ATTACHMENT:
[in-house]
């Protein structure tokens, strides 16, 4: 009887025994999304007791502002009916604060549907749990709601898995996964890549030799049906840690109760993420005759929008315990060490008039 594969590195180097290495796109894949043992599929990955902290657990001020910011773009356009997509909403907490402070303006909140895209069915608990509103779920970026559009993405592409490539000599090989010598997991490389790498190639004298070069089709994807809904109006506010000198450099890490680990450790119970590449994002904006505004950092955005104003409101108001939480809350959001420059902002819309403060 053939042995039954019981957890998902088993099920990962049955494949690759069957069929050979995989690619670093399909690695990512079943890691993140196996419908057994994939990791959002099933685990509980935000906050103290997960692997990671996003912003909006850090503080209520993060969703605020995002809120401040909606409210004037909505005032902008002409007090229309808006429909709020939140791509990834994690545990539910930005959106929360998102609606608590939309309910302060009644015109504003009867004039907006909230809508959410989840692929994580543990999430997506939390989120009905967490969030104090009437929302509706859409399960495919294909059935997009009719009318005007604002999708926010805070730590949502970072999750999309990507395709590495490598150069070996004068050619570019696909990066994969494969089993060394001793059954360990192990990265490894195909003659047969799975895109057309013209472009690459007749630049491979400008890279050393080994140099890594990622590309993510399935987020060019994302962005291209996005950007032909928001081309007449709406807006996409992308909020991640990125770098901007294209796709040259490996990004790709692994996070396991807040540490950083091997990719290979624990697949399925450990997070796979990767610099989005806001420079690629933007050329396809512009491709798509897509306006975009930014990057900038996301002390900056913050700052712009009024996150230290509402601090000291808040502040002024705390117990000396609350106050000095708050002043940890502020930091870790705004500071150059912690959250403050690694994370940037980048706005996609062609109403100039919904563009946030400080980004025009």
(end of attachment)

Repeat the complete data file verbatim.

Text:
[in-house]
């Protein structure tokens, strides 16, 4: 009887025994999304007791502002009916604060549907749990709601898995996964890549030799049906840690109760993420005759929008315990060490008039 594969590195180097290495796109894949043992599929990955902290657990001020910011773009356009997509909403907490402070303006909140895209069915608990509103779920970026559009993405592409490539000599090989010598997991490389790498190639004298070069089709994807809904109006506010000198450099890490680990450790119970590449994002904006505004950092955005104003409101108001939480809350959001420059902002819309403060 053939042995039954019981957890998902088993099920990962049955494949690759069957069929050979995989690619670093399909690695990512079943890691993140196996419908057994994939990791959002099933685990509980935000906050103290997960692997990671996003912003909006850090503080209520993060969703605020995002809120401040909606409210004037909505005032902008002409007090229309808006429909709020939140791509990834994690545990539910930005959106929360998102609606608590939309309910302060009644015109504003009867004039907006909230809508959410989840692929994580543990999430997506939390989120009905967490969030104090009437929302509706859409399960495919294909059935997009009719009318005007604002999708926010805070730590949502970072999750999309990507395709590495490598150069070996004068050619570019696909990066994969494969089993060394001793059954360990192990990265490894195909003659047969799975895109057309013209472009690459007749630049491979400008890279050393080994140099890594990622590309993510399935987020060019994302962005291209996005950007032909928001081309007449709406807006996409992308909020991640990125770098901007294209796709040259490996990004790709692994996070396991807040540490950083091997990719290979624990697949399925450990997070796979990767610099989005806001420079690629933007050329396809512009491709798509897509306006975009930014990057900038996301002390900056913050700052712009009024996150230290509402601090000291808040502040002024705390117990000396609350106050000095708050002043940890502020930091870790705004500071150059912690959250403050690694994370940037980048706005996609062609109403100039919904563009946030400080980004025009």